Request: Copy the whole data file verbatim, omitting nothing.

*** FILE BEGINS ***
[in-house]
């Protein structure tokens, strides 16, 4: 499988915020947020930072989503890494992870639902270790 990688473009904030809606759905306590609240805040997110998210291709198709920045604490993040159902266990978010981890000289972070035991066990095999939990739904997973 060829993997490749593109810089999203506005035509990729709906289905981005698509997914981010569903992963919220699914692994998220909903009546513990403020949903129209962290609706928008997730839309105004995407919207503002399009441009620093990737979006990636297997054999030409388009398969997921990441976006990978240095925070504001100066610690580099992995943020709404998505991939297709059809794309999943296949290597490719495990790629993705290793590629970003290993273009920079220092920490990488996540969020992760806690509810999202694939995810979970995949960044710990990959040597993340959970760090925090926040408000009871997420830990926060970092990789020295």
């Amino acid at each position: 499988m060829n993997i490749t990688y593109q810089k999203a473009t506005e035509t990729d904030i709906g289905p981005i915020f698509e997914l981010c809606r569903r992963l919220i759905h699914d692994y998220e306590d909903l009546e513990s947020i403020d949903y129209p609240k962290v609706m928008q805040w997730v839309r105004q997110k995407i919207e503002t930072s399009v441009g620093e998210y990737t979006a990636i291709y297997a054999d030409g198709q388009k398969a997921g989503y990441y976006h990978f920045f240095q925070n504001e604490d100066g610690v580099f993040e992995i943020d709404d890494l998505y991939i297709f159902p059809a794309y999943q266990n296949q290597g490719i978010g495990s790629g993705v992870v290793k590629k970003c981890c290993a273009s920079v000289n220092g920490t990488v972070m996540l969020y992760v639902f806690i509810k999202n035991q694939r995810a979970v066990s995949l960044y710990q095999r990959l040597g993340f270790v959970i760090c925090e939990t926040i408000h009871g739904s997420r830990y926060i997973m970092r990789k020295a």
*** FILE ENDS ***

[in-house]
């Protein structure tokens, strides 16, 4: 499988915020947020930072989503890494992870639902270790 990688473009904030809606759905306590609240805040997110998210291709198709920045604490993040159902266990978010981890000289972070035991066990095999939990739904997973 060829993997490749593109810089999203506005035509990729709906289905981005698509997914981010569903992963919220699914692994998220909903009546513990403020949903129209962290609706928008997730839309105004995407919207503002399009441009620093990737979006990636297997054999030409388009398969997921990441976006990978240095925070504001100066610690580099992995943020709404998505991939297709059809794309999943296949290597490719495990790629993705290793590629970003290993273009920079220092920490990488996540969020992760806690509810999202694939995810979970995949960044710990990959040597993340959970760090925090926040408000009871997420830990926060970092990789020295």
């Amino acid at each position: 499988m060829n993997i490749t990688y593109q810089k999203a473009t506005e035509t990729d904030i709906g289905p981005i915020f698509e997914l981010c809606r569903r992963l919220i759905h699914d692994y998220e306590d909903l009546e513990s947020i403020d949903y129209p609240k962290v609706m928008q805040w997730v839309r105004q997110k995407i919207e503002t930072s399009v441009g620093e998210y990737t979006a990636i291709y297997a054999d030409g198709q388009k398969a997921g989503y990441y976006h990978f920045f240095q925070n504001e604490d100066g610690v580099f993040e992995i943020d709404d890494l998505y991939i297709f159902p059809a794309y999943q266990n296949q290597g490719i978010g495990s790629g993705v992870v290793k590629k970003c981890c290993a273009s920079v000289n220092g920490t990488v972070m996540l969020y992760v639902f806690i509810k999202n035991q694939r995810a979970v066990s995949l960044y710990q095999r990959l040597g993340f270790v959970i760090c925090e939990t926040i408000h009871g739904s997420r830990y926060i997973m970092r990789k020295a």